The Church of England is to offer engaged couples who already have children an infant baptism service alongside their marriage ceremony.
The bride and groom will move from exchanging vows and giving the ring to presenting their child for baptism.
Critics warned the plans could “confuse” people about Christian teaching and encourage them to take marriage and baptism lightly.
The service was laid out by the Church of England’s liturgical commission.
Its chairman, the Bishop of Wakefield, the Rt Revd Stephen Platten, said: “I don’t think we are condoning cohabitating couples. What we want to do is not to reject them. We want to encourage them to marry to show their commitment to each other and to safeguard a stable society.”
However David Phillips, General Secretary of the Church Society warned that combining the services may not be a good idea.
He said: “Putting these services together seems unwise. The proper place for sex is within marriage. That should be what people are taught when seeking baptism.”
And Simon Calvert of The Christian Institute said: “Forgiveness is central to the Christian gospel, but it depends on repentance, and we would expect the services to contain an expression of repentance for what the Book of Common Prayer calls ‘fornication’.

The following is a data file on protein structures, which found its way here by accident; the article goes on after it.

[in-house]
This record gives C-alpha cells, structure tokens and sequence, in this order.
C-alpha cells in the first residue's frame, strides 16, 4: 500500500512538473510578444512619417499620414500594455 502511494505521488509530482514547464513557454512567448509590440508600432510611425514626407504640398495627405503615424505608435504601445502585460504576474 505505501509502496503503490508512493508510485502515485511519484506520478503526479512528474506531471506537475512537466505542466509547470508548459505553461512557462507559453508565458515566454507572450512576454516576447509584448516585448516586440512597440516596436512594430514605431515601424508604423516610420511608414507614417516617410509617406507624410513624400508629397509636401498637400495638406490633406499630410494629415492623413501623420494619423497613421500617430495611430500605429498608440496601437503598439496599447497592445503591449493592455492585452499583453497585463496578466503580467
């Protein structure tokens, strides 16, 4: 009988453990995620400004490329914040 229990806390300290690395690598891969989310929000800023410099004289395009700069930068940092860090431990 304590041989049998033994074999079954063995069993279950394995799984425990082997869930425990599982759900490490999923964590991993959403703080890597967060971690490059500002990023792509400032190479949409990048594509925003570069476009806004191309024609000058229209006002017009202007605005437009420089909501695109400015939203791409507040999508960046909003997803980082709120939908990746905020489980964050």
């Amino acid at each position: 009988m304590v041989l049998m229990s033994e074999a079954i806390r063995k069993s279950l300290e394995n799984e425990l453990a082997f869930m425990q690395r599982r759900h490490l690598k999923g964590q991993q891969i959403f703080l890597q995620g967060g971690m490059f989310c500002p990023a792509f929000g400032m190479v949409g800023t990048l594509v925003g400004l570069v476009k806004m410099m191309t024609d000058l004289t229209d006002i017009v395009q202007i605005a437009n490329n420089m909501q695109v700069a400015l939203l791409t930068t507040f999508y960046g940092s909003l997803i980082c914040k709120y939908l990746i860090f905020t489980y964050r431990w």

He added: “The Church is made up of forgiven sinners, but without proper explanation these services could be seen as a quick-fix for the problems created when people have children outside of marriage instead of taking time to deal pastorally with all the issues.
“There is a danger that this could be seen as a stamp of approval from the Church on a lifestyle choice which runs against the teaching of the Bible.”
Research for the Archbishops of Canterbury and York found that increasing numbers of couples marrying in church already had children.
In guidelines for the new service, the Church of England makes clear that infant baptism and marriage services are best carried out separately, but that a minister can combine the two if it is in the interest of the couple.
It says Communion can also be included but “serious consideration” should be to the “overall length of the service, and the potential confusion arising from an overload in terms of imagery.”
Clergy will not be required to perform the services if they have doubts about the biblical basis for them.